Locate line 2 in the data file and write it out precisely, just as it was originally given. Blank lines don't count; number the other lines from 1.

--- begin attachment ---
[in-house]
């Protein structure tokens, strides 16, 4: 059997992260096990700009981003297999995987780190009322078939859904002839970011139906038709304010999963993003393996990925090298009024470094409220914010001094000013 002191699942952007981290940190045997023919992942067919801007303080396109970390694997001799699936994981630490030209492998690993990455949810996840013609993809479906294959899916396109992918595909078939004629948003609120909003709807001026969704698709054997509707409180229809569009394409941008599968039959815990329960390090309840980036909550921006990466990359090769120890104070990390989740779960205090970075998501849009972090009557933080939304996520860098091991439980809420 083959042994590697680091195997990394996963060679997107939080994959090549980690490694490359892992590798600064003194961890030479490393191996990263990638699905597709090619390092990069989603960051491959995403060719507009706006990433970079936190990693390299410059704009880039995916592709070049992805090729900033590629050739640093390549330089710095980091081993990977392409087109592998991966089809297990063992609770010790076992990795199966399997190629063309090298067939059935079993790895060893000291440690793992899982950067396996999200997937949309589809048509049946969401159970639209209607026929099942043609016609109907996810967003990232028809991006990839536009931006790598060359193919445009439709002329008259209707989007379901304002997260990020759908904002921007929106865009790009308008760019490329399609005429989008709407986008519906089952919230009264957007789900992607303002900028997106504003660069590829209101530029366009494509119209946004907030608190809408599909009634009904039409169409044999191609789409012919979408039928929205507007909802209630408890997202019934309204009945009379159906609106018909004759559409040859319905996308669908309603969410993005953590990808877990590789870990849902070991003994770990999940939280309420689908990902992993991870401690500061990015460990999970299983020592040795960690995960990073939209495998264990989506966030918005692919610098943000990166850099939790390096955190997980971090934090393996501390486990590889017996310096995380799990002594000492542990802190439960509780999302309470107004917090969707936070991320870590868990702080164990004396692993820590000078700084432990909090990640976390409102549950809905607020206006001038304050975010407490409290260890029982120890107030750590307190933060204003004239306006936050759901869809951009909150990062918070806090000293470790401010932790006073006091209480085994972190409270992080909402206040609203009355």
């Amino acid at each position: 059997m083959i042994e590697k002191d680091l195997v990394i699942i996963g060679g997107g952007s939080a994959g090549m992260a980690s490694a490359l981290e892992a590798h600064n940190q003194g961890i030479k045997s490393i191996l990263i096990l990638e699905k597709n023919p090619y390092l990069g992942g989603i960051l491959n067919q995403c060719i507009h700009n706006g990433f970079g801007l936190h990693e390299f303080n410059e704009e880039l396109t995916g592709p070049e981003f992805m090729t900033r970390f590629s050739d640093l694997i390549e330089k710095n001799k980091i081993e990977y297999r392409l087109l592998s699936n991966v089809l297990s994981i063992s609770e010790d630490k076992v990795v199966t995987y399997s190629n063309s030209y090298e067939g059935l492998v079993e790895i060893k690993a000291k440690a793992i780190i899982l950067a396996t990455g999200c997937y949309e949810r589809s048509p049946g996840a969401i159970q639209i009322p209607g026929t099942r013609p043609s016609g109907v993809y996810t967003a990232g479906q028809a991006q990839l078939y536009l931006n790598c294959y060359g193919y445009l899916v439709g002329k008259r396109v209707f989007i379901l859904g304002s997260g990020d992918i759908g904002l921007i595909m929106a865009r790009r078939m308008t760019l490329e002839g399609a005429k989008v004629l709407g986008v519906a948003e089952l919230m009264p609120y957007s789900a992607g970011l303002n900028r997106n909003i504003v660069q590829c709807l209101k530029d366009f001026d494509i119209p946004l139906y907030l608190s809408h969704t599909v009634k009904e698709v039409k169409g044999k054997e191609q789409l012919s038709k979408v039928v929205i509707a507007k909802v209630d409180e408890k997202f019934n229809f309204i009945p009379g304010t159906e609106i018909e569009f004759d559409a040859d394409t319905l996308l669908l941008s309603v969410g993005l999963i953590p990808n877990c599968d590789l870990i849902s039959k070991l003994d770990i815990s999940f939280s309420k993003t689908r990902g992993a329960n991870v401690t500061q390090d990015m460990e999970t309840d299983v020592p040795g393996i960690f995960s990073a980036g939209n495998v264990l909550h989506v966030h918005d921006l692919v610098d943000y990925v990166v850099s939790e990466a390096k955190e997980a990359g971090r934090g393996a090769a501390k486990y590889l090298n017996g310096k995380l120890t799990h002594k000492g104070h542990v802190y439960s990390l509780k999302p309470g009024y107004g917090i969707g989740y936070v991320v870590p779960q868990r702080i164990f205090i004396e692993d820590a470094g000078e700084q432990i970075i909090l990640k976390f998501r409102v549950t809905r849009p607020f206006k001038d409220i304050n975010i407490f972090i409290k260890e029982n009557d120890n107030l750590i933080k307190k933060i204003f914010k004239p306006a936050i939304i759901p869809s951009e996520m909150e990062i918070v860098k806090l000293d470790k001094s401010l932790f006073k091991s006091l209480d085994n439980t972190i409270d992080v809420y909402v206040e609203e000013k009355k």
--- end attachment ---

């Protein structure tokens, strides 16, 4: 059997992260096990700009981003297999995987780190009322078939859904002839970011139906038709304010999963993003393996990925090298009024470094409220914010001094000013 002191699942952007981290940190045997023919992942067919801007303080396109970390694997001799699936994981630490030209492998690993990455949810996840013609993809479906294959899916396109992918595909078939004629948003609120909003709807001026969704698709054997509707409180229809569009394409941008599968039959815990329960390090309840980036909550921006990466990359090769120890104070990390989740779960205090970075998501849009972090009557933080939304996520860098091991439980809420 083959042994590697680091195997990394996963060679997107939080994959090549980690490694490359892992590798600064003194961890030479490393191996990263990638699905597709090619390092990069989603960051491959995403060719507009706006990433970079936190990693390299410059704009880039995916592709070049992805090729900033590629050739640093390549330089710095980091081993990977392409087109592998991966089809297990063992609770010790076992990795199966399997190629063309090298067939059935079993790895060893000291440690793992899982950067396996999200997937949309589809048509049946969401159970639209209607026929099942043609016609109907996810967003990232028809991006990839536009931006790598060359193919445009439709002329008259209707989007379901304002997260990020759908904002921007929106865009790009308008760019490329399609005429989008709407986008519906089952919230009264957007789900992607303002900028997106504003660069590829209101530029366009494509119209946004907030608190809408599909009634009904039409169409044999191609789409012919979408039928929205507007909802209630408890997202019934309204009945009379159906609106018909004759559409040859319905996308669908309603969410993005953590990808877990590789870990849902070991003994770990999940939280309420689908990902992993991870401690500061990015460990999970299983020592040795960690995960990073939209495998264990989506966030918005692919610098943000990166850099939790390096955190997980971090934090393996501390486990590889017996310096995380799990002594000492542990802190439960509780999302309470107004917090969707936070991320870590868990702080164990004396692993820590000078700084432990909090990640976390409102549950809905607020206006001038304050975010407490409290260890029982120890107030750590307190933060204003004239306006936050759901869809951009909150990062918070806090000293470790401010932790006073006091209480085994972190409270992080909402206040609203009355």